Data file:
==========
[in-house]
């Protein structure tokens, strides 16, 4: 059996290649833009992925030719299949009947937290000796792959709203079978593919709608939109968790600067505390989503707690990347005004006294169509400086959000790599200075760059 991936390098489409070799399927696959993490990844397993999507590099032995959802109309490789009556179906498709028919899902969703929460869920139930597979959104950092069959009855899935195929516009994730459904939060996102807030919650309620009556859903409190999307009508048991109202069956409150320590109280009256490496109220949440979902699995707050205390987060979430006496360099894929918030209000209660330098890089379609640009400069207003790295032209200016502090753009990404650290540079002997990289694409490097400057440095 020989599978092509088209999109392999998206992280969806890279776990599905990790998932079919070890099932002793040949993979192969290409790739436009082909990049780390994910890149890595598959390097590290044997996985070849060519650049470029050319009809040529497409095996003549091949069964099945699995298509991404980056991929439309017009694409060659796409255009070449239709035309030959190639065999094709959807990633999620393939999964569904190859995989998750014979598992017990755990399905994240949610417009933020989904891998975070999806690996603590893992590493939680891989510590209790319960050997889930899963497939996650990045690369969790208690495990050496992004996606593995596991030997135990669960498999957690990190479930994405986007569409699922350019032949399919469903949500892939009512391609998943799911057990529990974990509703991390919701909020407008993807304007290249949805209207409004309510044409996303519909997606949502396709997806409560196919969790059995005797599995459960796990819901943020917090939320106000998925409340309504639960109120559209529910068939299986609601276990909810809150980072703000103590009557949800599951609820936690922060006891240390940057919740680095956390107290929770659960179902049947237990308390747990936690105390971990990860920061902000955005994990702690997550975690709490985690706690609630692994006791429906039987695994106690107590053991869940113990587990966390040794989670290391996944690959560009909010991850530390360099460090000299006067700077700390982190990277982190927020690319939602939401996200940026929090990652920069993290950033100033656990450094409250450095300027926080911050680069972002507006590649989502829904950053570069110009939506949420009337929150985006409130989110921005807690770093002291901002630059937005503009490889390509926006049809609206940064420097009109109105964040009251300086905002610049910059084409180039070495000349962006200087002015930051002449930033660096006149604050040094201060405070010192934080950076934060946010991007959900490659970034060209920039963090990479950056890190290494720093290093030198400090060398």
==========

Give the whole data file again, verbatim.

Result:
[in-house]
């Protein structure tokens, strides 16, 4: 059996290649833009992925030719299949009947937290000796792959709203079978593919709608939109968790600067505390989503707690990347005004006294169509400086959000790599200075760059 991936390098489409070799399927696959993490990844397993999507590099032995959802109309490789009556179906498709028919899902969703929460869920139930597979959104950092069959009855899935195929516009994730459904939060996102807030919650309620009556859903409190999307009508048991109202069956409150320590109280009256490496109220949440979902699995707050205390987060979430006496360099894929918030209000209660330098890089379609640009400069207003790295032209200016502090753009990404650290540079002997990289694409490097400057440095 020989599978092509088209999109392999998206992280969806890279776990599905990790998932079919070890099932002793040949993979192969290409790739436009082909990049780390994910890149890595598959390097590290044997996985070849060519650049470029050319009809040529497409095996003549091949069964099945699995298509991404980056991929439309017009694409060659796409255009070449239709035309030959190639065999094709959807990633999620393939999964569904190859995989998750014979598992017990755990399905994240949610417009933020989904891998975070999806690996603590893992590493939680891989510590209790319960050997889930899963497939996650990045690369969790208690495990050496992004996606593995596991030997135990669960498999957690990190479930994405986007569409699922350019032949399919469903949500892939009512391609998943799911057990529990974990509703991390919701909020407008993807304007290249949805209207409004309510044409996303519909997606949502396709997806409560196919969790059995005797599995459960796990819901943020917090939320106000998925409340309504639960109120559209529910068939299986609601276990909810809150980072703000103590009557949800599951609820936690922060006891240390940057919740680095956390107290929770659960179902049947237990308390747990936690105390971990990860920061902000955005994990702690997550975690709490985690706690609630692994006791429906039987695994106690107590053991869940113990587990966390040794989670290391996944690959560009909010991850530390360099460090000299006067700077700390982190990277982190927020690319939602939401996200940026929090990652920069993290950033100033656990450094409250450095300027926080911050680069972002507006590649989502829904950053570069110009939506949420009337929150985006409130989110921005807690770093002291901002630059937005503009490889390509926006049809609206940064420097009109109105964040009251300086905002610049910059084409180039070495000349962006200087002015930051002449930033660096006149604050040094201060405070010192934080950076934060946010991007959900490659970034060209920039963090990479950056890190290494720093290093030198400090060398």